Sept. 3, 2007
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18 years ago we got married on the porch of Casa Majulana,
before about 80 friends and family. About a week before the
wedding took place, some of us asked the question whether
the old cottage, perched on the hillside above the river,
would actually hold 80 people. We called out a contractor
friend who looked under the cottage and pulled nervously
on his chin. The outcome was dubious.
So a few days before the wedding, Uncle Larry and I climbed
under the cottage with some 4x4s and did what we could do shore
up the structure. Our contractor friend said it would help, but
suggested we work to keep bodies towards the back of the cottage.
We managed to do just that until the very end of the celebration.
Jen and I had said our goodbyes, then paddled across the river in
the canoe. On the beach, Jen turned to wave goodbye to the crowd,
who all clambered onto the front of the porch to wave goodbye. For
a moment, I wondered what that might portend, if all our closest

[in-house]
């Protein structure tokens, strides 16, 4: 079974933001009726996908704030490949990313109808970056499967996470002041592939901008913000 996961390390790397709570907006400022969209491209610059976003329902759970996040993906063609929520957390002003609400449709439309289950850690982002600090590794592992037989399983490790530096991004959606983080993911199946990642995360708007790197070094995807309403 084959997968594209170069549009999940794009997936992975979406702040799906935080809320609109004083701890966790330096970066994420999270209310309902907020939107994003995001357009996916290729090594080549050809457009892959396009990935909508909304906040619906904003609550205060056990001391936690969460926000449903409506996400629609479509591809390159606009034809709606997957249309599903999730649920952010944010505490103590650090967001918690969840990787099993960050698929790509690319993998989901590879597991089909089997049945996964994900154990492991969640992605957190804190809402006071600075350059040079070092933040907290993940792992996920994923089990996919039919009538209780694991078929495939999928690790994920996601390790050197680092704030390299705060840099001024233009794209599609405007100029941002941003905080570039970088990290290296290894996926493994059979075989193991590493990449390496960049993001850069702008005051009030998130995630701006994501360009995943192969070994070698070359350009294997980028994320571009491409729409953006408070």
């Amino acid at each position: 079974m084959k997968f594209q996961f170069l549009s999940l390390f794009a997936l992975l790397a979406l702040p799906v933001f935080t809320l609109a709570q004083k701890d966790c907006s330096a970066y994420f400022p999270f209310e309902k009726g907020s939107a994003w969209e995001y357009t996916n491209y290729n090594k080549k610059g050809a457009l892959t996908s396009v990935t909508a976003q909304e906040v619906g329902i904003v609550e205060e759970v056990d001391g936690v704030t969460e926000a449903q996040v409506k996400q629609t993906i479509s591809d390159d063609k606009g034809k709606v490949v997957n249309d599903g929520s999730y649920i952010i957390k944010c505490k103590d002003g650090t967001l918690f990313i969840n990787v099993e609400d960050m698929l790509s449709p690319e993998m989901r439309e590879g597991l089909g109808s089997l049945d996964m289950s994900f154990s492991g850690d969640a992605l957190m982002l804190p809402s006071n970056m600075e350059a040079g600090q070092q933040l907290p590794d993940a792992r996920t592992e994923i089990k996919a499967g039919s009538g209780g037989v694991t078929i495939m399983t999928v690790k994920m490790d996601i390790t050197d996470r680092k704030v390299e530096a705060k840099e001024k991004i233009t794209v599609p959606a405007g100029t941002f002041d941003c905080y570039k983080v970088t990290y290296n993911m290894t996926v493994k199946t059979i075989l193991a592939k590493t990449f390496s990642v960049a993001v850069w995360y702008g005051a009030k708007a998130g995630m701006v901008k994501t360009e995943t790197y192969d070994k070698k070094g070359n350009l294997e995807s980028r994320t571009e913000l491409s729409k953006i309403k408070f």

friends and family perished in a tumbling avalanche of redwood on
our wedding day.
To avoid that fate, I had to pull Jen away quicker than she might
have liked. We ran up this path, to our waiting Jetta and drove off --
to the end of the driveway, where, too shaky to go on, we stopped
at the Russian River Pub. "Hey, we just got married!" we announced
to the crowd inside. Drinks and dinner were on them. We sat
out on the patio and recounted the day for a few hours, before
heading to San Francisco for our wedding night.
This year, we returned to the scene of the crime for a quiet anniversary. After
Lisa and the gang celebrating her Sweet 16 birthday party left, it was just the four
of us and Tommy. It was so warm that we were all able to sleep out on the porch all
night -- a rare thing since most nights the river fog cools the place down enough
to drive the less hardy members of our party indoors.